While you’re still small you don’t have the time, resources, or influence to do everything at once. You need to be careful what you decide to go after, and set achievable goals, especially when it comes to your marketing budget. Each small win will make the next one easier.”

For those businesses that are already established, Joe recommends taking a closer look at the following:

  • “Email marketing. It sees the most direct results of any digital marketing activity. You already have customers that like you. They just need to be reminded to come back every once in a while.
  • SEO. It’s a lot easier when your name has some weight behind it. Once your business has some authority, you can go after bigger keywords and rank for them more quickly.
  • Consistent updates to the site. Keeping things fresh, in both design and content, will not only make you more attractive to Google, it will help you constantly refine the sales funnel on the site.”

11.  Build a team.

While you may be very passionate about your business, you won’t achieve success by going about it all on your own.

When Kim Terry, CEO at Subscription Systems LLC, began her business, she learned that she needed to rely on both human and technical resources to achieve her dream.

When asked what advice she would give to small business owners, Kim shared, “don’t try to do everything yourself! One major key to growing is to learn what to hold on to and know what to trust to others. Too many small business owners I have seen never develop their company, as ‘there are not enough hours in the day’ for them to do everything.  Either they burn out or progress slows to accommodate the amount of time they have available.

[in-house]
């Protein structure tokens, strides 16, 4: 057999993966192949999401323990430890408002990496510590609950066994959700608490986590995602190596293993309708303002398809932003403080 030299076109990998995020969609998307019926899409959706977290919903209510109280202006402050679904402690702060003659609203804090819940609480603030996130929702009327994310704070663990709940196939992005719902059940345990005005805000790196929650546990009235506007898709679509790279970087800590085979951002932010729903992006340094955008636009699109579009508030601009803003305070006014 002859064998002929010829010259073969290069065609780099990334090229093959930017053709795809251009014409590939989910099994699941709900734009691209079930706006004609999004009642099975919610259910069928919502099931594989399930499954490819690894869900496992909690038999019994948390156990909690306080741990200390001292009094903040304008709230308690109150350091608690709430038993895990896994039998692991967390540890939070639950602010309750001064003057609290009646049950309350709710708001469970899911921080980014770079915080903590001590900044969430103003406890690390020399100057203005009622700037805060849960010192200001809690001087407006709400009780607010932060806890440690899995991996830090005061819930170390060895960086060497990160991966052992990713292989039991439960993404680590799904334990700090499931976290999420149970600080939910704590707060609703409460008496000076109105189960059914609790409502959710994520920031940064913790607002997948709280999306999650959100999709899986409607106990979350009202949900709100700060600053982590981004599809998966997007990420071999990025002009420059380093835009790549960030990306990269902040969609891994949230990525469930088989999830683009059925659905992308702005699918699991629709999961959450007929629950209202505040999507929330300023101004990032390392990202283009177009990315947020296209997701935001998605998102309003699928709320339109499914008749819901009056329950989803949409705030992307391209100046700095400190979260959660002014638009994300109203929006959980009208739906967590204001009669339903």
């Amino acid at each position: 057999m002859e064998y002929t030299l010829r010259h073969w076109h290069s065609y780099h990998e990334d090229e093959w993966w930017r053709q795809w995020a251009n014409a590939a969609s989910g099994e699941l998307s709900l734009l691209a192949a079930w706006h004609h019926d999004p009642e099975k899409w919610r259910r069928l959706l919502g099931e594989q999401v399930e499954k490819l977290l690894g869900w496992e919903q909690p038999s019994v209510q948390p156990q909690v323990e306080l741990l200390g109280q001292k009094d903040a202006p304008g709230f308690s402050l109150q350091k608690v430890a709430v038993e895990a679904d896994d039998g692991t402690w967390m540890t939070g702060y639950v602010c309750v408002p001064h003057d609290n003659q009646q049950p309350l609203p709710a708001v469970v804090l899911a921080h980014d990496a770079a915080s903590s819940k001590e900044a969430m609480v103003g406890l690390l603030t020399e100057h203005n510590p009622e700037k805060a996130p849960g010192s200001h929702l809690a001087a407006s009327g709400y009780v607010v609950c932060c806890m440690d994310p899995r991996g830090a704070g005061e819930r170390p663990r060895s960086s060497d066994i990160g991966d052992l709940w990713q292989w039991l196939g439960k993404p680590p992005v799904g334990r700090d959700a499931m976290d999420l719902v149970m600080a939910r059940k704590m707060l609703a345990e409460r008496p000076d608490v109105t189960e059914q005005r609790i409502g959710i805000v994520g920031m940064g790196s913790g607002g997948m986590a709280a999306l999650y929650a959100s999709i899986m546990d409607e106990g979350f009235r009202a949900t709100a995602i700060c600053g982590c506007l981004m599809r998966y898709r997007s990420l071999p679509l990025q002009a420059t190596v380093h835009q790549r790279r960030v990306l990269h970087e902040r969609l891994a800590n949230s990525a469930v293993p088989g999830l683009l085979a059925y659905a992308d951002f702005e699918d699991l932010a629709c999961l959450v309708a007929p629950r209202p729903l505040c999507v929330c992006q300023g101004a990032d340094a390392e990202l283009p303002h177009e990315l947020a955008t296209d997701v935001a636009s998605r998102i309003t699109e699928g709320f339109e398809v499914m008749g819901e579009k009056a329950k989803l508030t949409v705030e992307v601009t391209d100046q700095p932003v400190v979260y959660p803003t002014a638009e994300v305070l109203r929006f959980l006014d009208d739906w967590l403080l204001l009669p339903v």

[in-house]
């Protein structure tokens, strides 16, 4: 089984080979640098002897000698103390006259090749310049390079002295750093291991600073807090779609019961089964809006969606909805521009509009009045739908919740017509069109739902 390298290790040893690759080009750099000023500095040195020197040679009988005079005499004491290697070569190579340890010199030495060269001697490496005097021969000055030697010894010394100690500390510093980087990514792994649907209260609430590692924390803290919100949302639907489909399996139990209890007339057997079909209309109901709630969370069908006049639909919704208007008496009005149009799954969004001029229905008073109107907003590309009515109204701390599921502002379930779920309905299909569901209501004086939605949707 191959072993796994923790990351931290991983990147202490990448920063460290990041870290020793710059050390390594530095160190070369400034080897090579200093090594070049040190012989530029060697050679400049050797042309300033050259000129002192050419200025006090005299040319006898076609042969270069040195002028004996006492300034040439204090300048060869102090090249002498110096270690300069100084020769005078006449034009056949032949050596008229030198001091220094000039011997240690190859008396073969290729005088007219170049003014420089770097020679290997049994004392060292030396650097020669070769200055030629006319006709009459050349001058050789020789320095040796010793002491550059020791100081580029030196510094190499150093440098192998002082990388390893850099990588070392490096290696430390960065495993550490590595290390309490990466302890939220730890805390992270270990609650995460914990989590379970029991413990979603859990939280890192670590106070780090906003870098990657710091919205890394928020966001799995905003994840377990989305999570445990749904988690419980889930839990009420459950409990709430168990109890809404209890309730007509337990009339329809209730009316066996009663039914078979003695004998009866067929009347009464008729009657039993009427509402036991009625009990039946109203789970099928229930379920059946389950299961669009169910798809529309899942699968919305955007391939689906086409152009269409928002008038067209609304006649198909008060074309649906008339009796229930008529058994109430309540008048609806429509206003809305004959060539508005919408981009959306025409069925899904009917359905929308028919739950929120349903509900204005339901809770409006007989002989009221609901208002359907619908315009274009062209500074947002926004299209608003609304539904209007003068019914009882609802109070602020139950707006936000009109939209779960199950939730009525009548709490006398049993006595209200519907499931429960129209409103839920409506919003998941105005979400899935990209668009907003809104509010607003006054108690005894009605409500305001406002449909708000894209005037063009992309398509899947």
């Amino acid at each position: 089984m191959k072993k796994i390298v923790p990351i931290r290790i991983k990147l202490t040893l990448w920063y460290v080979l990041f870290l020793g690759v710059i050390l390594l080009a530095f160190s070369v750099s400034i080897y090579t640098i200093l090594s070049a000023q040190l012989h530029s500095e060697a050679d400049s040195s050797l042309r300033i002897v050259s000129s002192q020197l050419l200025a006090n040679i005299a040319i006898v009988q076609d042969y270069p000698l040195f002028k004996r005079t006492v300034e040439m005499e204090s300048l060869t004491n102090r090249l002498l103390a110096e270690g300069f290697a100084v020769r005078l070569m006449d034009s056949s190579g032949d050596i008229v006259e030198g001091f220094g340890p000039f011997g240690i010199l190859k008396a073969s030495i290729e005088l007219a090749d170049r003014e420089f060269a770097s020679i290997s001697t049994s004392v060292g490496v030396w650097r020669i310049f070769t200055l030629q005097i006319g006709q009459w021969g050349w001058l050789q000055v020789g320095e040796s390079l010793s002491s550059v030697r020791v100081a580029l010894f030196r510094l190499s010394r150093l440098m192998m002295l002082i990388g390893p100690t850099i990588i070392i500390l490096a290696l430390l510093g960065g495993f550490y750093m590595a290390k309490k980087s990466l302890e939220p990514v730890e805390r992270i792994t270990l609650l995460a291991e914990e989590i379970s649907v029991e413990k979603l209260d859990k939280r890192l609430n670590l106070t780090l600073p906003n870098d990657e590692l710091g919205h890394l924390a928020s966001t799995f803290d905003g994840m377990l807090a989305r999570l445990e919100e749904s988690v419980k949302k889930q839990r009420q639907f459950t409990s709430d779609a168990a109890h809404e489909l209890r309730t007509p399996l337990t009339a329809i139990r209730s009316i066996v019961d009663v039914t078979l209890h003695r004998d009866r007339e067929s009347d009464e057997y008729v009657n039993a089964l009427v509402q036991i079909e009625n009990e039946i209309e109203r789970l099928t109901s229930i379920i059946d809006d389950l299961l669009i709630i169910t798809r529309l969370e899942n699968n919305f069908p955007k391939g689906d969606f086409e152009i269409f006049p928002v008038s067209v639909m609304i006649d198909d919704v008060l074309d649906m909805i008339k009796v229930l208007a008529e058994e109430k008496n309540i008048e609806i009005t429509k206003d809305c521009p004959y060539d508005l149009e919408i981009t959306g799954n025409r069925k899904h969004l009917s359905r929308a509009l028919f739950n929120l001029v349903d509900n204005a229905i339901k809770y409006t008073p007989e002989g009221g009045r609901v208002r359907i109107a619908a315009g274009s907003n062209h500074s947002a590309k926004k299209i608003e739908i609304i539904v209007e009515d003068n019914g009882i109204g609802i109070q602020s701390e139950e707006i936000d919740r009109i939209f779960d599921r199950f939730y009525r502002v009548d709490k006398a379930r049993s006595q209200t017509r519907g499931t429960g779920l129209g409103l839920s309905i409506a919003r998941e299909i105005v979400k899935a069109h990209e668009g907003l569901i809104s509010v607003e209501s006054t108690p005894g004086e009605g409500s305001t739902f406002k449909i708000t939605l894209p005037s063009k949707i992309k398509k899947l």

Use SaaS, Cloud, and Outsourced services as much as possible. These services are already working for you and do not require staff in your company to run them. Hire people who can do effective vendor management instead of do’ers. You will need a lot fewer of them.”

12. Learn to be flexible.

Joe Palko, Marketing Wizard at Your Store Wizards, shares his number one piece of advice:

“Learn to be flexible.”

Why is this so important for small business owners? Being flexible allows you to be a better listener to your customer base, be adaptable to change, and always be ready to embrace what’s next. This will keep you ahead of the game.

Joe wants small business merchants to pay close attention to technology and user feedback.

“Technology is changing fast, and the small business owners I see fall behind are those who become attached to how something works. Just because something works for you now doesn’t mean that it’s going to work the same way in a few years.  

Pay attention to trends. I hear from merchants all the time, ‘We need it to be this way because this is the way it’s always been and it works.’  

Listen to the experts, listen to your customers…